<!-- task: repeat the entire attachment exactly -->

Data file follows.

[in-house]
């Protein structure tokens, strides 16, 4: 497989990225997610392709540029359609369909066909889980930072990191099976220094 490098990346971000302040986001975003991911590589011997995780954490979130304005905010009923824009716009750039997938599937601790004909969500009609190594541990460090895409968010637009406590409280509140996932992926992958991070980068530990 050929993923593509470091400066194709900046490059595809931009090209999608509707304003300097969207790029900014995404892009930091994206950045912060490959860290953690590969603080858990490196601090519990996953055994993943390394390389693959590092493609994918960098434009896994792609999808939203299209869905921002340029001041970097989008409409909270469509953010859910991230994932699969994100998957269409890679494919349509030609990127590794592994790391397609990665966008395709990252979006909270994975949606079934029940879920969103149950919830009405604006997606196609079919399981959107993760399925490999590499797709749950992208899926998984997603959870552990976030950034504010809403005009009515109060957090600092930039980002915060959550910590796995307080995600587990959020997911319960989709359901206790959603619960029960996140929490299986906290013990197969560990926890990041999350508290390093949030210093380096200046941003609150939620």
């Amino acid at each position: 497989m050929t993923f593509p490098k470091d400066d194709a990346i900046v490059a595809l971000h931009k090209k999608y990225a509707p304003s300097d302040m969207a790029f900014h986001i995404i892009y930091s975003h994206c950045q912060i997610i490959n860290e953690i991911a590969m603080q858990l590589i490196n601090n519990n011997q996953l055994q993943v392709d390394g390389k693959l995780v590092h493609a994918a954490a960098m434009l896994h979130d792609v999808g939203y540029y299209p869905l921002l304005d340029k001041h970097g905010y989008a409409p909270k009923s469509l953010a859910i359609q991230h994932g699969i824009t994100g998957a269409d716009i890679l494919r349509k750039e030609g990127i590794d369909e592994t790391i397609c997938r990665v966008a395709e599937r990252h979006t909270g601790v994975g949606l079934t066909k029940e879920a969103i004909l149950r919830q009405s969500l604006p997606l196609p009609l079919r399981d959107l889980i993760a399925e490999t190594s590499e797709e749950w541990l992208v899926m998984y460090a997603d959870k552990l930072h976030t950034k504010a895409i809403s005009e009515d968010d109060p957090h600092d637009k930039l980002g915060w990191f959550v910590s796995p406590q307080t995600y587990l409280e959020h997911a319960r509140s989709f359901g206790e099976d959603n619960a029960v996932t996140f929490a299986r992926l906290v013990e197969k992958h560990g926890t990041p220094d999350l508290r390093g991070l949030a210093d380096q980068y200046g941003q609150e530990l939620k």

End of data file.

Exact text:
[in-house]
């Protein structure tokens, strides 16, 4: 497989990225997610392709540029359609369909066909889980930072990191099976220094 490098990346971000302040986001975003991911590589011997995780954490979130304005905010009923824009716009750039997938599937601790004909969500009609190594541990460090895409968010637009406590409280509140996932992926992958991070980068530990 050929993923593509470091400066194709900046490059595809931009090209999608509707304003300097969207790029900014995404892009930091994206950045912060490959860290953690590969603080858990490196601090519990996953055994993943390394390389693959590092493609994918960098434009896994792609999808939203299209869905921002340029001041970097989008409409909270469509953010859910991230994932699969994100998957269409890679494919349509030609990127590794592994790391397609990665966008395709990252979006909270994975949606079934029940879920969103149950919830009405604006997606196609079919399981959107993760399925490999590499797709749950992208899926998984997603959870552990976030950034504010809403005009009515109060957090600092930039980002915060959550910590796995307080995600587990959020997911319960989709359901206790959603619960029960996140929490299986906290013990197969560990926890990041999350508290390093949030210093380096200046941003609150939620």
């Amino acid at each position: 497989m050929t993923f593509p490098k470091d400066d194709a990346i900046v490059a595809l971000h931009k090209k999608y990225a509707p304003s300097d302040m969207a790029f900014h986001i995404i892009y930091s975003h994206c950045q912060i997610i490959n860290e953690i991911a590969m603080q858990l590589i490196n601090n519990n011997q996953l055994q993943v392709d390394g390389k693959l995780v590092h493609a994918a954490a960098m434009l896994h979130d792609v999808g939203y540029y299209p869905l921002l304005d340029k001041h970097g905010y989008a409409p909270k009923s469509l953010a859910i359609q991230h994932g699969i824009t994100g998957a269409d716009i890679l494919r349509k750039e030609g990127i590794d369909e592994t790391i397609c997938r990665v966008a395709e599937r990252h979006t909270g601790v994975g949606l079934t066909k029940e879920a969103i004909l149950r919830q009405s969500l604006p997606l196609p009609l079919r399981d959107l889980i993760a399925e490999t190594s590499e797709e749950w541990l992208v899926m998984y460090a997603d959870k552990l930072h976030t950034k504010a895409i809403s005009e009515d968010d109060p957090h600092d637009k930039l980002g915060w990191f959550v910590s796995p406590q307080t995600y587990l409280e959020h997911a319960r509140s989709f359901g206790e099976d959603n619960a029960v996932t996140f929490a299986r992926l906290v013990e197969k992958h560990g926890t990041p220094d999350l508290r390093g991070l949030a210093d380096q980068y200046g941003q609150e530990l939620k």